Both positive and negative facebook comments regarding political candidates have a considerable influence on voters, according to a new study by researchers at the University of Delaware.
For example, when Facebook users read favorable comments regarding a political candidate, those opinions positively influence their own views of the politician, while unfavorable comments have a negative effect.
This influence occurs even when the readers aren’t Facebook friends or even acquaintances of the commenters. In fact, in the current study, all of the commenters and even the candidate were fictitious.
The research team, consisting of faculty and students from the departments of Communication and of Political Science and International Relations, created a Facebook page for a fictitious candidate using general and nonpartisan “information” about him.
Study participants were asked to look at the page and then rate their impressions of the candidate in an online survey. Some of the recipients saw a page with two fictitious supportive comments, while others saw two challenging comments.
“A social media campaign is practically obligatory for candidates today, and the key to social media is that it’s interactive; it’s not one-way like traditional political advertising,” said Paul R. Brewer, professor of communication and of political science and international relations and director of University of Delware’s Center for Political Communication (CPC).
“We wanted to test this interactivity between the candidate and citizens.”
The findings showed that participants who saw positive comments or “likes” had a more favorable perception of the candidate and were more likely to support him, while those who saw the negative comments had more unfavorable perceptions.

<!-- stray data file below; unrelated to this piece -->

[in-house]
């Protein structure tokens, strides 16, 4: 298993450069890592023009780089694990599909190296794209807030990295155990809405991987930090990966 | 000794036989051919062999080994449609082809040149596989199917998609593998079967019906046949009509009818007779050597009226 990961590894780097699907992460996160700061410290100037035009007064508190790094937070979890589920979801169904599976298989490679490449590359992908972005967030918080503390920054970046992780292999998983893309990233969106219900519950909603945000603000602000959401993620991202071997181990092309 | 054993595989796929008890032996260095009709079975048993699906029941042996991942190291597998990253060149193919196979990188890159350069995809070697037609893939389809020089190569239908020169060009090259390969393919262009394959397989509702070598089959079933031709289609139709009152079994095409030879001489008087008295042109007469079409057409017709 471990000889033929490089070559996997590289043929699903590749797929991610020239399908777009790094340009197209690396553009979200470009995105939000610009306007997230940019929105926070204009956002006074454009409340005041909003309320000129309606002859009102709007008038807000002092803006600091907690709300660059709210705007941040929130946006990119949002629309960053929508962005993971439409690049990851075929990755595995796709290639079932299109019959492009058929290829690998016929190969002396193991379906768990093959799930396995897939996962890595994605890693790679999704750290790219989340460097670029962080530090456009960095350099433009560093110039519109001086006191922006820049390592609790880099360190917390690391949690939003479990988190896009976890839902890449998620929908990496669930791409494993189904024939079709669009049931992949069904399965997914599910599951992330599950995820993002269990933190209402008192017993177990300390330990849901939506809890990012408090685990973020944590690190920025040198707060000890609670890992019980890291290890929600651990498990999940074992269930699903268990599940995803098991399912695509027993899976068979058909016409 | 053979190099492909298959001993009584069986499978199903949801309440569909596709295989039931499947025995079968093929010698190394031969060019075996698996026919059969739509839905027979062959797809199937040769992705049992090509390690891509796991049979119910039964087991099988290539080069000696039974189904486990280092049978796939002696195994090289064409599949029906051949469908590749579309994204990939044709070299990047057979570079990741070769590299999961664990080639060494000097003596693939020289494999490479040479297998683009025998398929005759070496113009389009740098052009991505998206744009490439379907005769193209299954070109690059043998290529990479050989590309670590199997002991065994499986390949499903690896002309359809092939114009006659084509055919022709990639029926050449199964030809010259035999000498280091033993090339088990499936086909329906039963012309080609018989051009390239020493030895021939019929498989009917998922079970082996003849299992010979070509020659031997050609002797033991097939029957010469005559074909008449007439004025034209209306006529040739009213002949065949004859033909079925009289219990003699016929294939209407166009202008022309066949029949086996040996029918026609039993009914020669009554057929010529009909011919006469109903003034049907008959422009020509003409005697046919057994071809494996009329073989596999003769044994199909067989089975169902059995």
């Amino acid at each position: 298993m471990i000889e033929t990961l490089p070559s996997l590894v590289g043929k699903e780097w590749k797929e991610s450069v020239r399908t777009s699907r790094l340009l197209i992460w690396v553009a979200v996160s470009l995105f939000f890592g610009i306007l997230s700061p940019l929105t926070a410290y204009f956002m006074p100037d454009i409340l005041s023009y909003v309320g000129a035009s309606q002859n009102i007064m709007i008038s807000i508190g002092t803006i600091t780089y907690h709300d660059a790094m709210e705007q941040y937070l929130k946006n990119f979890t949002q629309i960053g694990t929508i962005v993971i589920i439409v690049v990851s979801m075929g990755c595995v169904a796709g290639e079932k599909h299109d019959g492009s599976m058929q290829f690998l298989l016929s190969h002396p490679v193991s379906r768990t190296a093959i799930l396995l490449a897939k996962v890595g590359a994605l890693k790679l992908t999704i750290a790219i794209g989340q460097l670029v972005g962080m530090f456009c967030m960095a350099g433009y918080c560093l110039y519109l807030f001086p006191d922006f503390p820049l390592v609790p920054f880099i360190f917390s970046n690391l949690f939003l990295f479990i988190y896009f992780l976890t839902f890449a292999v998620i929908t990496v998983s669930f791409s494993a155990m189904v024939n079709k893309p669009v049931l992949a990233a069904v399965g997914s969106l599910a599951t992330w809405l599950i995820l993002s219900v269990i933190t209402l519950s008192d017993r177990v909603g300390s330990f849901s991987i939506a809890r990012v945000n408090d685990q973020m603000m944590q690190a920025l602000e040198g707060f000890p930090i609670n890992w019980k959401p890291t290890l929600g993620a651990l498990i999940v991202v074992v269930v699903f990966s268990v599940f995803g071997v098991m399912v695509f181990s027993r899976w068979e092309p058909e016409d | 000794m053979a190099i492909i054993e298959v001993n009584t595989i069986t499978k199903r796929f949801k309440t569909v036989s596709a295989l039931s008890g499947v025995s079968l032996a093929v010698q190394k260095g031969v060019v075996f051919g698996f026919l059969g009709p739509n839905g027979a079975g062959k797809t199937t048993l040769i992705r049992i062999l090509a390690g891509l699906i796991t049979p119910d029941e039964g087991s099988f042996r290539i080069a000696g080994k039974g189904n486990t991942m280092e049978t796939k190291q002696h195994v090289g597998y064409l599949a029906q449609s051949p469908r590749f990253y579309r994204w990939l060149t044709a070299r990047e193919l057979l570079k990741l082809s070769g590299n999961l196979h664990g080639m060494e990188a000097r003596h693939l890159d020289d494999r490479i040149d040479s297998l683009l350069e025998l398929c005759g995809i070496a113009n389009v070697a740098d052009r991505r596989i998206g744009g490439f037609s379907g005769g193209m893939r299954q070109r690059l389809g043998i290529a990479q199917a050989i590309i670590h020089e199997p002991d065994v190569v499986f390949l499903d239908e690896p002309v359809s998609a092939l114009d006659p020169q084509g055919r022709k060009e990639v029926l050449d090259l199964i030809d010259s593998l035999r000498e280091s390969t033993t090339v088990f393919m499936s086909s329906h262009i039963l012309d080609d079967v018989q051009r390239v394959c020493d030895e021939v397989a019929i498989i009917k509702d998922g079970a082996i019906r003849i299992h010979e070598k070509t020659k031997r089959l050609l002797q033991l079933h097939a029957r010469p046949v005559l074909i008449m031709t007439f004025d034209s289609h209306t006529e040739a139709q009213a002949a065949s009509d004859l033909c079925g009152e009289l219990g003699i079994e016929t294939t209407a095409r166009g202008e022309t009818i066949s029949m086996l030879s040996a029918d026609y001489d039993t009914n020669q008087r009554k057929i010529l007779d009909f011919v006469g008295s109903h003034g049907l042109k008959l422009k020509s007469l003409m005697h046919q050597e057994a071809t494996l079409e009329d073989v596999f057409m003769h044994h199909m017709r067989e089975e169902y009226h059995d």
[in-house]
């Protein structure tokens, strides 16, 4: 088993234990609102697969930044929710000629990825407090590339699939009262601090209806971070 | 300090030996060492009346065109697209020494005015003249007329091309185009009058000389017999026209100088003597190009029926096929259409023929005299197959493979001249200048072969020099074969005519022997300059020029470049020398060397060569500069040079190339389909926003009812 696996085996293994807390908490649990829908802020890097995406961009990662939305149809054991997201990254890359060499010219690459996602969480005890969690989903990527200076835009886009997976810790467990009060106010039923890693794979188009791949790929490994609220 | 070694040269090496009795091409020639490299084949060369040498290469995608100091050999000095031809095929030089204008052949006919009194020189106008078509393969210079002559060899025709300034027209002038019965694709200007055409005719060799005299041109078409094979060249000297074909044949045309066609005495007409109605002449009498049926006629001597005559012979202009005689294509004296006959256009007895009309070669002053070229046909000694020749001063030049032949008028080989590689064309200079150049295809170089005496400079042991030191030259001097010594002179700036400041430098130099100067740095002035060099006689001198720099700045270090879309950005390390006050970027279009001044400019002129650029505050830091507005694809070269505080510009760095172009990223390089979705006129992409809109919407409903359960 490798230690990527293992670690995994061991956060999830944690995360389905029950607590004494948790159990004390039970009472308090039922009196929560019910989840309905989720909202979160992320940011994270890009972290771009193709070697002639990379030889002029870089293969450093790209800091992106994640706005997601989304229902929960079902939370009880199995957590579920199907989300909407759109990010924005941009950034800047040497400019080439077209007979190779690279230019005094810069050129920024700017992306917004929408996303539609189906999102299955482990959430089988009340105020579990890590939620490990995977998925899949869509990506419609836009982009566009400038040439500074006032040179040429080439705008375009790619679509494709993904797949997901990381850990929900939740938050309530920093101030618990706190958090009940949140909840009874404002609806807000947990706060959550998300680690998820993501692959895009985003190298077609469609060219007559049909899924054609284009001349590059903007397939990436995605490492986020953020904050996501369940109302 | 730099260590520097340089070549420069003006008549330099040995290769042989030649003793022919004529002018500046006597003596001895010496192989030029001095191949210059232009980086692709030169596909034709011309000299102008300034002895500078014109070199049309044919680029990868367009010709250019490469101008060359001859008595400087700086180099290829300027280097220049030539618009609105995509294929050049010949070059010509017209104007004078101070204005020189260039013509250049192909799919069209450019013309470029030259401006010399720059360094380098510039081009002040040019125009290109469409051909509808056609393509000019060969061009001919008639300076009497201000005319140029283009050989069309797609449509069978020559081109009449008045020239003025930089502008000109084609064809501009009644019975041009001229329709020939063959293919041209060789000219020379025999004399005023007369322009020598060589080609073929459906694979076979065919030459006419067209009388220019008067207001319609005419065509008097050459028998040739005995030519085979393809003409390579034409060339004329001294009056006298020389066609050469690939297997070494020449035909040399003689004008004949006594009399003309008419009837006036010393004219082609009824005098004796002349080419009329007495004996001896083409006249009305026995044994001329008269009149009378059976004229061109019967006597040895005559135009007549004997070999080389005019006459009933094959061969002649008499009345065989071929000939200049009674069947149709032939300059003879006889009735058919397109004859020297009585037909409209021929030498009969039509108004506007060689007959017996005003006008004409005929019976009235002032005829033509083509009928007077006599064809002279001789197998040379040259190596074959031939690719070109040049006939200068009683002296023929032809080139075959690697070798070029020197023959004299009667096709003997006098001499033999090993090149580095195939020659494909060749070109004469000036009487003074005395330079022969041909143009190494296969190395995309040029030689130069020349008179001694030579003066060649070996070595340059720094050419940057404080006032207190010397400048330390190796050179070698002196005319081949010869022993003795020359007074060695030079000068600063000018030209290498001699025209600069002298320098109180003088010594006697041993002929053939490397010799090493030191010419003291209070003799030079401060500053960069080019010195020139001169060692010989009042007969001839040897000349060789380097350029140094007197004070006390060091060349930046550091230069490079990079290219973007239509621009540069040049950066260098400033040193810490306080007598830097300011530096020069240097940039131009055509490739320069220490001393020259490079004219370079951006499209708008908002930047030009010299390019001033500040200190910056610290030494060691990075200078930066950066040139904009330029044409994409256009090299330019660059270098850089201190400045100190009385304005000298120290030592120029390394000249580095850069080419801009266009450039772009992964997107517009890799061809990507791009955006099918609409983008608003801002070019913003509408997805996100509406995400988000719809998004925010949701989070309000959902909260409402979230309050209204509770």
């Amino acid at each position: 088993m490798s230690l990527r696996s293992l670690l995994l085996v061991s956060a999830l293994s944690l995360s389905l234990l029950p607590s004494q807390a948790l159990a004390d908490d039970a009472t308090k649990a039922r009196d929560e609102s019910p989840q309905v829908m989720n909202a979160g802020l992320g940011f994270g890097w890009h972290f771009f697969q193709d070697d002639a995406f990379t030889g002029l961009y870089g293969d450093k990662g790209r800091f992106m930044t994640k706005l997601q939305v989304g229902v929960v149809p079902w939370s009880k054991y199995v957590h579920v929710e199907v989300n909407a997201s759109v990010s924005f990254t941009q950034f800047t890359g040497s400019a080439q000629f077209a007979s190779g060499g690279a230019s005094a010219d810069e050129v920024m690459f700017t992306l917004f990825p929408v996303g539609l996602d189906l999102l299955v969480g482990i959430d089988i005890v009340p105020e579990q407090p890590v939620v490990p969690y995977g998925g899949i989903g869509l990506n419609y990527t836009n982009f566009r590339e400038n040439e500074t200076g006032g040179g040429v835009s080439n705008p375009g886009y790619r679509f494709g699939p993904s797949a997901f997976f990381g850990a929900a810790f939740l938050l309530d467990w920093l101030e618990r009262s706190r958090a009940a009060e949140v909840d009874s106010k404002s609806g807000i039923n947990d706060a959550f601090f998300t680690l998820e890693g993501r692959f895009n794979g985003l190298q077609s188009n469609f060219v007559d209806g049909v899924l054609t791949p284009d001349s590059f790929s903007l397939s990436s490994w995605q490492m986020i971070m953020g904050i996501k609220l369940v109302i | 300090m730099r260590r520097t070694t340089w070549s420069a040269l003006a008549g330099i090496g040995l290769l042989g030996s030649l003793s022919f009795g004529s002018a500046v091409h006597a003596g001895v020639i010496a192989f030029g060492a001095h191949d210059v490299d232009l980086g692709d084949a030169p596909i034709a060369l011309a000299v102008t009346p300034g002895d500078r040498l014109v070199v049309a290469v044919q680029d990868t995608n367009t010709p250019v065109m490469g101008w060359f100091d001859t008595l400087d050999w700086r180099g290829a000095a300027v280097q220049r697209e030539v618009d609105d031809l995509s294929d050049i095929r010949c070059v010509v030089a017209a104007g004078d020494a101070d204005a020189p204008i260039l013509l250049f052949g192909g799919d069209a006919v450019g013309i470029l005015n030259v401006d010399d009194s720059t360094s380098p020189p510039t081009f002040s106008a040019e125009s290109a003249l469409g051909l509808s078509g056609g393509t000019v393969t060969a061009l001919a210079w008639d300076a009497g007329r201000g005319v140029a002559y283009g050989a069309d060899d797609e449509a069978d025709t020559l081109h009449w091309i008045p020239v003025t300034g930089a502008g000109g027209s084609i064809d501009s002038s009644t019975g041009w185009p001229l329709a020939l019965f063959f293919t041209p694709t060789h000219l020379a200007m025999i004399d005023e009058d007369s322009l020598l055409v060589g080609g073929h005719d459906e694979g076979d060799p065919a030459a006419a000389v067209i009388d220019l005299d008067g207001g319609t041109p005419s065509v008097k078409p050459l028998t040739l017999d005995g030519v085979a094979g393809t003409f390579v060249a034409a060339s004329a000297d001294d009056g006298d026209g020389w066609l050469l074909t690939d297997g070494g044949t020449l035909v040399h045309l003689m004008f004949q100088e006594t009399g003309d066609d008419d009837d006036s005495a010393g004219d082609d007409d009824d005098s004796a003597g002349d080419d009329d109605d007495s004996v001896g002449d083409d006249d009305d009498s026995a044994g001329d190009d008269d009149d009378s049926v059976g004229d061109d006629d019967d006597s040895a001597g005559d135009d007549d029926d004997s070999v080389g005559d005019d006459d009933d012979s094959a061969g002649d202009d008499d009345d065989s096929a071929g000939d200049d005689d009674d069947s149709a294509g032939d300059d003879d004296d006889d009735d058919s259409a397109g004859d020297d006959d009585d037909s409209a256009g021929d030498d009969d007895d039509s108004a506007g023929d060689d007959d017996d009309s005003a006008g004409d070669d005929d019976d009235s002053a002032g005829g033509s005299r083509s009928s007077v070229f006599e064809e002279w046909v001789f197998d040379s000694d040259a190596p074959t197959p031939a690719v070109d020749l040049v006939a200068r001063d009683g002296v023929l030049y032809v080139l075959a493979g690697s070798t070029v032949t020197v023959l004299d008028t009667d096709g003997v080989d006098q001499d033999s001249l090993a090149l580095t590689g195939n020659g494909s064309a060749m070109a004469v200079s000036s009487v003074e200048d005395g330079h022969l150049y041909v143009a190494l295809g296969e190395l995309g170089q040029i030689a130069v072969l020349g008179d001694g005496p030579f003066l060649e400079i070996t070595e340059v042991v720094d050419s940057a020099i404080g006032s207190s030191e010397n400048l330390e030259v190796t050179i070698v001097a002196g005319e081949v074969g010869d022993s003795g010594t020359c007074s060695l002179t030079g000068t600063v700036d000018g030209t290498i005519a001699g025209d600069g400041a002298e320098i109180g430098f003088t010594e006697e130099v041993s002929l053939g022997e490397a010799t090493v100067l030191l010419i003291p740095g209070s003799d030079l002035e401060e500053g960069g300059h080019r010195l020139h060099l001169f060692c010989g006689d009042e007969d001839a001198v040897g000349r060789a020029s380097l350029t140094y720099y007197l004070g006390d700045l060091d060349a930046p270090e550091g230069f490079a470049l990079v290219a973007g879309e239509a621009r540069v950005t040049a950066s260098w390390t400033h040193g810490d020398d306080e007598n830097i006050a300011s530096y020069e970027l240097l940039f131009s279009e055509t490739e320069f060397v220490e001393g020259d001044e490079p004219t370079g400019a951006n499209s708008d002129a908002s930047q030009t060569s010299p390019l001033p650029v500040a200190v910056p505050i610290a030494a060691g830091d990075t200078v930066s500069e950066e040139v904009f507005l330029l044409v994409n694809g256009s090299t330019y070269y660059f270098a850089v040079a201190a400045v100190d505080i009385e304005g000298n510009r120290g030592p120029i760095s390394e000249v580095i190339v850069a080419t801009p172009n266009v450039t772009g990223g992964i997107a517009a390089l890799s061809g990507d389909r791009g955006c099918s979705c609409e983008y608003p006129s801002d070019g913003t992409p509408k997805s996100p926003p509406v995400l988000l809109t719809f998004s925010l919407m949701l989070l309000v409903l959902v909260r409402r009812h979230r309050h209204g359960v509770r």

Whether the candidate responded to the comments had no effect on how he was perceived.
“This showed that people trust comments from their peers more than they trust self-generated comments from the candidate,” Brewer said. “It’s the idea that what other people say about you is genuine, perhaps unlike what you say about yourself. So comments from some random person on the Internet do shape citizens’ perceptions.”
Calling the study a first step in researching the effect of social media interactivity in political campaigns, Brewer said that it may have been easier to influence viewers looking at the “blank slate” of a fictitious candidate rather than at a real candidate with whom they may already be familiar.
He added that the survey group had been asked to look at the Facebook page, while in real campaigns, citizens would decide for themselves whether to check out a candidate on social media.
Still, Brewer said, “I was surprised that no one had done this kind of study before, at least not in published research. Campaigns invest heavily in social media, and this is something that will play out in 2016.”
Some campaigns attempt to influence social media by removing negative comments from their pages or by encouraging staffers and supporters to post positive comments. This is nothing new, Brewer said, recalling a pre-social-media campaign in which he worked as an intern and was instructed to write positive letters to the editor at newspapers.
“Candidates have long used carefully orchestrated social cues, from endorsements to photo opportunities to stage-managed public events, in their efforts to persuade voters that they are riding a wave of popular support,” said the researchers.
“The increasing use of [social networking sites] by voters provides candidates and other actors with new tools for projecting images of popularity or unpopularity in ways that may carry electoral consequences.”
The findings are published in the Journal of Experimental Political Science.
Source: University of Delaware